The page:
Although the consumer AR headset space isn't crowded at the moment, the broader AR and VR headset category is buzzing. Big Tech names such as Facebook and Microsoft have been pouring in hundreds of millions of dollars, and have subsequently released boundary-pushing products such as the Quest 2 and the HoloLens. More recently, there have been credible rumours that Apple will throw its hat in the (virtual) ring too, with its first mixed-reality headset reportedly launching sometime next year.

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My experience with NReal Light

Setting up the NReal Light was a breeze, given that it offers a plug-and-play experience. All I needed to do was add one of the provided nose pads to the glasses, then download the Nebula app and connect the over-the-shoulder cable from the glasses into my phone's USB-C port in order to get going. Once that was done, I slipped the glasses on. Thanks to the lightweight design, I knew I'd be able to comfortably wear them for a couple of hours. 

As soon as the Nebula interface appeared, however, I couldn't read a thing. The sunlight, pouring in through my apartment windows, washed out a lot of the interface. My apartment was simply too bright for the NReal Light. So I went on to dig up the eyewear covering from the box, snapped it on, and finally -- I could read what was in front of me. But only in the virtual world.

Using the covering meant that experience had suddenly shifted from one that was marketed as an AR experience into a VR one. A VR headset closes you off to the real world, while an AR headset is supposed to augment your reality, layering virtual things over the actual world.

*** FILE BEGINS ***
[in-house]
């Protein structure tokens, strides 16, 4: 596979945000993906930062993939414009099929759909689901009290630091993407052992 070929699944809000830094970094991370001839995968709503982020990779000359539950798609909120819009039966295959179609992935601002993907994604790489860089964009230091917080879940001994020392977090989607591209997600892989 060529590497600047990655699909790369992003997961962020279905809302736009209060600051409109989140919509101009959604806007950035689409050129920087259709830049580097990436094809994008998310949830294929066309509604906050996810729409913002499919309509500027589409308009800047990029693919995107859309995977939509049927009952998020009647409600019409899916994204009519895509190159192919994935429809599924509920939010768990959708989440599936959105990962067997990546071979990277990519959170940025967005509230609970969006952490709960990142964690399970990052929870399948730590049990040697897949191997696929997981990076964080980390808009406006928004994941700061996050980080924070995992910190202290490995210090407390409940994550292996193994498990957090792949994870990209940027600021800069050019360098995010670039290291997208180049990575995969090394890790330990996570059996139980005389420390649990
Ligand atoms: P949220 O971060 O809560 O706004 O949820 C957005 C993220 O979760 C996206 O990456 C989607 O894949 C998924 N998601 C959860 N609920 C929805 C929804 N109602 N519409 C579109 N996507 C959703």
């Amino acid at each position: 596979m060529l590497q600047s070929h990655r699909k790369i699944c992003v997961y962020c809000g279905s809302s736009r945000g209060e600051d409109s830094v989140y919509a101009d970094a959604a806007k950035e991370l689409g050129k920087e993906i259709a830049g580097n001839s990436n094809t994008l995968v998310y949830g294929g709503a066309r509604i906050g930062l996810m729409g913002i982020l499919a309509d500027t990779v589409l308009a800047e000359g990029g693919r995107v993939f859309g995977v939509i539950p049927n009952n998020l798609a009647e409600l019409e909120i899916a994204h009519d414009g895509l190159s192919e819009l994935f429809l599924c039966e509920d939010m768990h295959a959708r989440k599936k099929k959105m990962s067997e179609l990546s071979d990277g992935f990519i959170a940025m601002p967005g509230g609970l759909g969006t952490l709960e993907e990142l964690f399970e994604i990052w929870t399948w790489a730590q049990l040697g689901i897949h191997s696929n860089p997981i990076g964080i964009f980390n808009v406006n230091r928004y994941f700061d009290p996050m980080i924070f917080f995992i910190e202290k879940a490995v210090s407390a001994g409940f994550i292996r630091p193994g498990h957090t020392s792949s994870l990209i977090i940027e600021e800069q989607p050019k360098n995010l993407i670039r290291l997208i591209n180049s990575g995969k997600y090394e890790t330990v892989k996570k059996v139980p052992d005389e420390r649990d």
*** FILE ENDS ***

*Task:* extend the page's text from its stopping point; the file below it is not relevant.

Despite all of that, I enjoyed using my phone as a controller. A virtual beam extends from the phone, which you can use to point at objects, interact with them on the screen and manipulate them in your real-world space. For instance, through the Infinity Space app, I could summon virtual cats or dancing anime women. The experience reminded me of Google's collection of AR animals, which lets you superimpose animals, skeletons and even microscopic cell structures over your real-world environment.   


Qualcomm's concept of how AR apps like Spatial will feel using AR glasses.


Apart from that, there were preloaded apps including Facebook Gmail and Instagram, and about 17 native gaming and productivity apps, which include Spatial, Table Trenches and Magician Mystery. I decided to try Spatial, the popular VR meeting app. Unfortunately, as soon as I entered the app, I hit a notification saying the developers had stopped offering support for the device (as well as Magic Leap) since October this year. I was still able to use the app though and managed to get a tour of an Open Sea NFT gallery. So the Light could theoretically allow holographic interactions.

Read more: I got a glimpse of a 5G-enabled AR office

Although these glasses did not offer much of a AR experience, it was nice to be able to watch YouTube videos, scroll my Instagram feed, and browse the internet on the larger "screen" at a respectable resolution of 1080p. Perhaps if the Light hadn't been pitched as NReal's groundbreaking AR glasses, I might been more satisfied with the experience. 

In its current form, I think the Light is something cool and futuristic to show your friends. Perhaps some die-hard AR fans or early adopters might be interested, but it still has a lot of quirks to iron out before it can appeal to a mainstream audience.

NReal Light key specs

NReal Light
Dimensions Unfolded: 146x175x44mm; Folded: 156x52x44mm
Weight 106g
Diagonal FOV 53 degrees
Screen Size 230 inches at up to 6 meters away
Speakers Spatial Sound
Head Tracking 6DoF
Connectivity USB Type-C
Accessories VR Cover, 4x nose pads, prescription lens frames, case, cleaning cloth

These Verizon phones are compatible with NReal Light

  • Samsung Galaxy S21 Ultra 5G
  • Samsung Galaxy S21 Plus 5G
  • Samsung Galaxy S21 5G
  • Samsung Galaxy Z Fold3 5G
  • Samsung Galaxy S20 FE 5G UW
  • Samsung Galaxy S20 5G UW
  • Samsung Galaxy Note 20 Ultra 5G
  • OnePlus 8 5G UW

NReal will make an extra "dongle" available for iPhone compatibility, but didn't specify a release date.